Not to downplay the earthquakes that rocked this country 6 months ago, but guess what: something even worse is happening now. Since this is a political struggle rather than a natural disaster, the international media doesn’t seem to be very interested.
Some background: A new government
After the “people’s revolution” which overthrew the monarchy, this country waited for nearly a decade to finalize a constitution. In September, it was finally signed! We now have a new prime minister, as well as a new (female!) president, who acts as a figure head. This is very exciting news, and a progressive step, hopefully towards a more stable government.
Not everyone is happy with the constitution. The Hindu party dislikes the clause making this a secular country. The Madeshi party, an ethnic group in the south, feels that the way state borders have been redrawn will make them powerless, removing their majority vote in the federal government. Since before the constitution was signed, they have been making their opinions known and threatening violence, a threat which has since been acted on, causing destruction of property and the death of police and civilians.
Due to the strikes that have now lasted for 2 months, the border with our neighbor to the south has been effectively closed. The blockade is unofficial, but it has effectively shut down our country. Relief has been sought through a contract with our neighbor to the north, but only a limited flow of supplies can came through the treacherous mountain roads that until recently were totally blocked by the earthquakes.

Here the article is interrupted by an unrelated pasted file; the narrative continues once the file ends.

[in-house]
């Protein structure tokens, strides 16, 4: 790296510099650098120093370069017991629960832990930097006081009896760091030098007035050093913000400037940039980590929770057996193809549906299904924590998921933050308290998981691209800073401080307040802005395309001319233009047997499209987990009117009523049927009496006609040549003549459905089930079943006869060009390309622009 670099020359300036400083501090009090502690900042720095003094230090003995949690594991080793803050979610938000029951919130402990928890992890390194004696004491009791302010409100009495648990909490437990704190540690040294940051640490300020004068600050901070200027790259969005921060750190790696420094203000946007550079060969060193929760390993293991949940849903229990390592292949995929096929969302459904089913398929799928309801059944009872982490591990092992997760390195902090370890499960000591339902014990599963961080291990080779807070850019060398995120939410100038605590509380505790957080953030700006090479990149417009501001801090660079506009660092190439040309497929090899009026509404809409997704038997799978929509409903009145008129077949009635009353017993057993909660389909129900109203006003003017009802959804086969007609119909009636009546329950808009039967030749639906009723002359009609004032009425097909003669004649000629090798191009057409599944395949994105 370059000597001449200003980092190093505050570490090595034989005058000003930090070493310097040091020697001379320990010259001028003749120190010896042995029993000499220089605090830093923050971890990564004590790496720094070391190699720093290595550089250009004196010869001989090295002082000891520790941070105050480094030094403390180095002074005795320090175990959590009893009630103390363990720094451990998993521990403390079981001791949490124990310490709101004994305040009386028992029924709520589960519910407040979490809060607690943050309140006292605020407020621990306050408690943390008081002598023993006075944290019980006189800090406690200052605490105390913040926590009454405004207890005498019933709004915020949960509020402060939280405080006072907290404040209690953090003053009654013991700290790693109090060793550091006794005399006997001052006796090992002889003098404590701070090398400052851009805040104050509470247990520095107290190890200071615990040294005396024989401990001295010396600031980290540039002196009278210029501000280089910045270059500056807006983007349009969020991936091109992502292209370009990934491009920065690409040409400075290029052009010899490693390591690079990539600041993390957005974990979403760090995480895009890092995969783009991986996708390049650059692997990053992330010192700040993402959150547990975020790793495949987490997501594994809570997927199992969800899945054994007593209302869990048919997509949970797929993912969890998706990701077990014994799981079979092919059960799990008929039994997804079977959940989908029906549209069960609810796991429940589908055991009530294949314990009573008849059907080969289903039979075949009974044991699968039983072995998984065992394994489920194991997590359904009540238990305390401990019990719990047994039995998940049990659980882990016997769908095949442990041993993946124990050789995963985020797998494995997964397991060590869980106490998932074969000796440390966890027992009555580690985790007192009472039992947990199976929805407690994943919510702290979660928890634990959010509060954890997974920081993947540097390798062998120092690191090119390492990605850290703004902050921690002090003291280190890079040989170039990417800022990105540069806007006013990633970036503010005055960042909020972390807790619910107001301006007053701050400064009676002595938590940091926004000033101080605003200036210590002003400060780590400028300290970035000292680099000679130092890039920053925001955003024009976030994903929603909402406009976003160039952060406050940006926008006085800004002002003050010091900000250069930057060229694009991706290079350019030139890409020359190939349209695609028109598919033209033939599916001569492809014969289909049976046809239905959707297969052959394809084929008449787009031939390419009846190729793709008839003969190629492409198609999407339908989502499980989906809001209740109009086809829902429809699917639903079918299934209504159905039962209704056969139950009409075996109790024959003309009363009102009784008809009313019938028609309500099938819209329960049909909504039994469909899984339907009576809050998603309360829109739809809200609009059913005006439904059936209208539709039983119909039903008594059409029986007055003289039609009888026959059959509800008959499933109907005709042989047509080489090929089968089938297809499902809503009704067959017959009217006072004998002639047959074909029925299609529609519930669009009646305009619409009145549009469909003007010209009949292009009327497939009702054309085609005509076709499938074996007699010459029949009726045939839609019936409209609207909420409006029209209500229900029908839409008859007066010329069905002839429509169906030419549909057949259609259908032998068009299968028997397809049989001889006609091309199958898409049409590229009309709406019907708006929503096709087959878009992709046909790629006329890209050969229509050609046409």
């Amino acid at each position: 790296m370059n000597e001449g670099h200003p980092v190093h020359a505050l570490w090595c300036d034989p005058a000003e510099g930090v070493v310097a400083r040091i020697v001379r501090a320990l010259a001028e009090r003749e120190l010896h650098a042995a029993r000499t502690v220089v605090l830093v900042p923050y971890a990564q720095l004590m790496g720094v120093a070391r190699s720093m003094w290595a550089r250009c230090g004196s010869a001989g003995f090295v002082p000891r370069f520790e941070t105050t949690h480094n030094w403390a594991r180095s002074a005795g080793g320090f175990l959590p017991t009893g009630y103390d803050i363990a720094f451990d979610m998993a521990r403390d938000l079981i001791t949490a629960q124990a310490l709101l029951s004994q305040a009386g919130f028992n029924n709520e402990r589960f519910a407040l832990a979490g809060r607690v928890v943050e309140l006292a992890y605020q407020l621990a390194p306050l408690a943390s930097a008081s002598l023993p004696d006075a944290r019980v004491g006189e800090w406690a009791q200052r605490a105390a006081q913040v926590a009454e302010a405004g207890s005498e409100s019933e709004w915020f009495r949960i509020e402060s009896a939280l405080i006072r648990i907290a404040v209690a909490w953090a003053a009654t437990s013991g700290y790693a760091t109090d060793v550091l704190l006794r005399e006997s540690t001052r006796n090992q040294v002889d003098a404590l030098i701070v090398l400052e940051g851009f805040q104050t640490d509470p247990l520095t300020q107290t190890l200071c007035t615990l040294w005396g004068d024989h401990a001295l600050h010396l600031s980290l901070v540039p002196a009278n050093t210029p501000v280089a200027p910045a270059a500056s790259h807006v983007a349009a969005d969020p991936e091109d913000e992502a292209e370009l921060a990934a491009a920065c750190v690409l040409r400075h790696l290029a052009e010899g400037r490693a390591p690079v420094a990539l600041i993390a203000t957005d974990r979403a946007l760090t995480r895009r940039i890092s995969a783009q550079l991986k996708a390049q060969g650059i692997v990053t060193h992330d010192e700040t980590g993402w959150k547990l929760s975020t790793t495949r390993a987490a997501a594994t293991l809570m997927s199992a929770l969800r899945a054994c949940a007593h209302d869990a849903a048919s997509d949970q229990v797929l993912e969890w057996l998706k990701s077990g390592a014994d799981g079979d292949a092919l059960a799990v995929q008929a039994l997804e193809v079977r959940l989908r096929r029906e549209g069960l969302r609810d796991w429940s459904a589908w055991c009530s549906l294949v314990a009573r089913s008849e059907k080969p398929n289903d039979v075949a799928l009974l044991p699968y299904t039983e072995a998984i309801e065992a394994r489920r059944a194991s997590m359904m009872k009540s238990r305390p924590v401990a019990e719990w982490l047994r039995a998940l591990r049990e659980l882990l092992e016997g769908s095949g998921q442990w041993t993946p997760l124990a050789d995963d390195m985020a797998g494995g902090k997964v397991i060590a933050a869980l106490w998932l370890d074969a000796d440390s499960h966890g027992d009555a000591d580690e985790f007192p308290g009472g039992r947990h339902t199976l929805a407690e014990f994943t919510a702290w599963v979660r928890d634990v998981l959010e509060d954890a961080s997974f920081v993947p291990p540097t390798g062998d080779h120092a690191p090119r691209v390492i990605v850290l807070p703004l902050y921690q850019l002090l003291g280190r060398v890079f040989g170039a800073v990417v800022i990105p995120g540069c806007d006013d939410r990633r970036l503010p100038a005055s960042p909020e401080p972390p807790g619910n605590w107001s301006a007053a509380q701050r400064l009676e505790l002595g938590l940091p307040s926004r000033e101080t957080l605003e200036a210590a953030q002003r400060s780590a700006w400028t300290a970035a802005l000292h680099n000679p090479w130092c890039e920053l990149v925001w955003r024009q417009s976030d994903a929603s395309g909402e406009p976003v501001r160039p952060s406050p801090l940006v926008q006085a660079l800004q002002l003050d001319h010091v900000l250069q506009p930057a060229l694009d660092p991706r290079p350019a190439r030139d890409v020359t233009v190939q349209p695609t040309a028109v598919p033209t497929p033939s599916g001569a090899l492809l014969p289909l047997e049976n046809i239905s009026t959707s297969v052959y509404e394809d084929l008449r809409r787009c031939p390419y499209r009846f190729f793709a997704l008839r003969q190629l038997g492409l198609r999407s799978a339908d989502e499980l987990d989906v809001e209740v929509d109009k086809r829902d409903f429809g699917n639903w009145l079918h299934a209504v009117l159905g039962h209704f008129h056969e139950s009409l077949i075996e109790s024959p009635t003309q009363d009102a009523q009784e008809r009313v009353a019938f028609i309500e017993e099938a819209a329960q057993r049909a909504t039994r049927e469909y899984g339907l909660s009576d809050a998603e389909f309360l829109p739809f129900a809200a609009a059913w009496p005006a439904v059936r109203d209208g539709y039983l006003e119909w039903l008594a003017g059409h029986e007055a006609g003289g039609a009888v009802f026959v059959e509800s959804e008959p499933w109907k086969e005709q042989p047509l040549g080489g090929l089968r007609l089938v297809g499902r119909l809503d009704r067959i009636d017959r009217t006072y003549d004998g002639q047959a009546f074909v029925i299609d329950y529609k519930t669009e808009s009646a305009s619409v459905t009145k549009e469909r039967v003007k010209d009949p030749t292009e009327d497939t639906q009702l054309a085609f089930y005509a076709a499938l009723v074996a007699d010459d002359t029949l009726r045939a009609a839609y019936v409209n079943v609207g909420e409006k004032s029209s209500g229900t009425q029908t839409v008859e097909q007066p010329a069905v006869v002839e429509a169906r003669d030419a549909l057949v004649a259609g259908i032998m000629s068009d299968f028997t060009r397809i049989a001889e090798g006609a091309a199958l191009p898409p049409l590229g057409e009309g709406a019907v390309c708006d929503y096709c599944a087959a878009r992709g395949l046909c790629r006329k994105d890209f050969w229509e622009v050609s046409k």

Shortages of… everything
This country, because of its landlocked position and high mountain borders, relies heavily on its southern neighbor for, well, just about everything. 100% of petroleum, cooking gas, and airline fuel come to us overland, as well as other essentials, such as rice and milk, and nonessentials, such as diapers, trash bags, and popcorn. Roads are empty, hospitals lack necessary medicines, schools are closing because teachers cannot get there. 90% of restaurants are closed, busses are dangerously full, and factories are shutting down. Banks threaten to close, as they cannot stay secure without backup generator power, the tourist industry suffers, and many individuals in the city are forced to cook over fires on their rooftops, rain or shine.
Over one month ago, it was determined that this crisis had already had a larger economic effect than the earthquakes last spring. As the crisis continues, people are beginning to lose heart. The biggest holiday season of the year came and went with little ado; besides lacking supplies to properly celebrate, most people are in survival mode, not in a celebratory mood. I have heard it said several times: after the earthquakes, there was hope as people helped each other. Now no one has supplies, and so no one is able to come to their fellow countrymen’s aid.
As the crisis seems to drag on and on, no one can guess how or when it will end. Cold winter temperatures loom ahead, and with them power outages that will increase to up to 20 hours per day. Earthquake victims in hard to reach areas still await supplies that are unlikely to come. As the blockage turns into a humanitarian crisis, we continue to do all we can: watch and wait.